There’s nothing more satisfying then that warm, comfortable stretch when you eat a plate full of pasta, and this recipe is no exception. I added kale leaves to the pasta dough to make it slightly healthier and green. I say slightly because you will need to eat the entire 1 1/4 pounds of pasta to get one generous serving of vegetables. While time consuming, making your own pasta is infinitely better than buying it from the store (and I love store bought pasta). You can even customize it to your own likening: throw in some herbs like basil, thyme, or oregano or add some spices like saffron or turmeric. I love the pistachio pesto that’s paired with this recipe, but feel free to substitute store bought pesto or tomato sauce if you’re short on time.
Now that I’m heading to Arizona in just over a month, I’m trying to develop a recipe list of drinks, meals, and snacks to cool me down. I visited Nathan in Arizona, the summer after my freshman year at Hopkins, and it was over 100˚F, which coming from Maine, was hotter than anywhere I had been before.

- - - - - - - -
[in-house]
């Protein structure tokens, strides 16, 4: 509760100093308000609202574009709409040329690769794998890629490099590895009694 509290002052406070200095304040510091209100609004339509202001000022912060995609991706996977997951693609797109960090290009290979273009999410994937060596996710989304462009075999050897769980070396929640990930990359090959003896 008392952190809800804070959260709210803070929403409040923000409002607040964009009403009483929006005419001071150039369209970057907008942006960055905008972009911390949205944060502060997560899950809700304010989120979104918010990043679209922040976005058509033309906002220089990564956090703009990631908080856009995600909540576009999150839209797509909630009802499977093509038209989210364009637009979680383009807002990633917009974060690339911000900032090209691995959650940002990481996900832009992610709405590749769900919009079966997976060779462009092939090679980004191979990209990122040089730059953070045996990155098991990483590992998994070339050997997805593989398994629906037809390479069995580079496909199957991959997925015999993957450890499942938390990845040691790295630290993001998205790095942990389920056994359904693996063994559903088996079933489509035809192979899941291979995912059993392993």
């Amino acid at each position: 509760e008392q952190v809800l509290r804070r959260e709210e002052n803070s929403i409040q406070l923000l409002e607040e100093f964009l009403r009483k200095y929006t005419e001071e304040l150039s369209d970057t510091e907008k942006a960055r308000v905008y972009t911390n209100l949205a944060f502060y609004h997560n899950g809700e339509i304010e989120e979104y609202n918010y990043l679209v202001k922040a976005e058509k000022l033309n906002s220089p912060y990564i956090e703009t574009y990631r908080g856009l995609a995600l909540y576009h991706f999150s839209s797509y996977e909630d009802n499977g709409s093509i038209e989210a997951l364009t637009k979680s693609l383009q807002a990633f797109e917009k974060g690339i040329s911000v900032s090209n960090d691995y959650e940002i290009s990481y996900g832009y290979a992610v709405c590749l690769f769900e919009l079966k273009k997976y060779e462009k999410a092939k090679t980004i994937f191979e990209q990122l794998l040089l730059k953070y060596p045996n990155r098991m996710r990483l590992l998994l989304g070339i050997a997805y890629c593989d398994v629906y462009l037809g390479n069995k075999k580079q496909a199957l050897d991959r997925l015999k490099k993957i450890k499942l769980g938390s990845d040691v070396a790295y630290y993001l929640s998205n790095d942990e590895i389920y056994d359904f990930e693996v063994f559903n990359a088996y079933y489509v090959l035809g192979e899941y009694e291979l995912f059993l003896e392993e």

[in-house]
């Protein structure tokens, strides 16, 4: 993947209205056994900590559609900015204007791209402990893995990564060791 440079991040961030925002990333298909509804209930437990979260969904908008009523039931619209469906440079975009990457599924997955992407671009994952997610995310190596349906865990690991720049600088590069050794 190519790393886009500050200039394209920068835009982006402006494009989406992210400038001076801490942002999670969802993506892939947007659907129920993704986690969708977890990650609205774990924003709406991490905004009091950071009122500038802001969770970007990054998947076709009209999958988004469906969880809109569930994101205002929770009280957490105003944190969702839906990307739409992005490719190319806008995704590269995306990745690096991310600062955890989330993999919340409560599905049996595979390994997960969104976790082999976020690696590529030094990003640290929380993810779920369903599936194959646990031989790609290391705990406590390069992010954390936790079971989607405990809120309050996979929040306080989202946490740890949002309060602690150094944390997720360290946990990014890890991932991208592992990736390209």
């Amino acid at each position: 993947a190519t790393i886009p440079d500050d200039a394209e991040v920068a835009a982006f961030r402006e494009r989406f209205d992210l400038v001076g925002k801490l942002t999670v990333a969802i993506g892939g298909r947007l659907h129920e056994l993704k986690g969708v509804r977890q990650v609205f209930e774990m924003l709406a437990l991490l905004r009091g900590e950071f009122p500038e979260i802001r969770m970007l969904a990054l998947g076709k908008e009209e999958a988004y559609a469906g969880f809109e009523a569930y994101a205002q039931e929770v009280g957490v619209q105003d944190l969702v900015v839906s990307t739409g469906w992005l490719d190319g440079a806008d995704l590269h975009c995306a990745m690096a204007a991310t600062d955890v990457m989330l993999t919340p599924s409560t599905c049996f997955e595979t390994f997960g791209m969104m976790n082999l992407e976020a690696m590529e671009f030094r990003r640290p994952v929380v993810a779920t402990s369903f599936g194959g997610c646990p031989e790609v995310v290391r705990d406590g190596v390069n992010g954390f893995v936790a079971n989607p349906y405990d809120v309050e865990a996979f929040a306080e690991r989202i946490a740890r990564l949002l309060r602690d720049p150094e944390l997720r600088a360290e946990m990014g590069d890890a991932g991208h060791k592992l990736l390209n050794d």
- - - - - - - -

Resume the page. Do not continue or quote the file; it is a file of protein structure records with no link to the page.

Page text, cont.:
I was first introduced to ployes several years ago at a ukulele breakfast at Local Sprouts Cafe in Portland, Maine. While a ukulele breakfast doesn’t exactly evoke thoughts of Maine, the ployes originated in Maine and is essentially our version of a buckwheat pancake.
This hot fudge sauce would be more accurately titled if it was named hot sludge sauce. This is a deep, dark, and glossy mud pit, one that I would only ever want to wade through if I had my Bean boots on. With only about 10 minutes of prep and total cook time, this dessert is a no-brainer for a fast crowd pleaser. There’s nothing better than the warm contrast of fudge to a heaping bowl of ice cream. Top with sprinkles, add nuts or whipped cream, or eat it plain if you like. Anyway you choose, I promise that it will bring you to your happy place.
If ever a food has intimidated me, it was the artichoke. I confess that up until I made this, I had never eaten an artichoke that was not from a can. It essentially looks like an armadillo, layered with the same scale-like protective coat. I had no idea how to penetrate it. But once I saw an artichoke recipe from Cooking for Keeps, with a beautifully illustrated tutorial on how to tackle this thing, I had to try it. And, it really wasn’t that hard. It actually was the most fun I’ve ever had prepping a vegetable. It’s almost like dissecting something in anatomy class.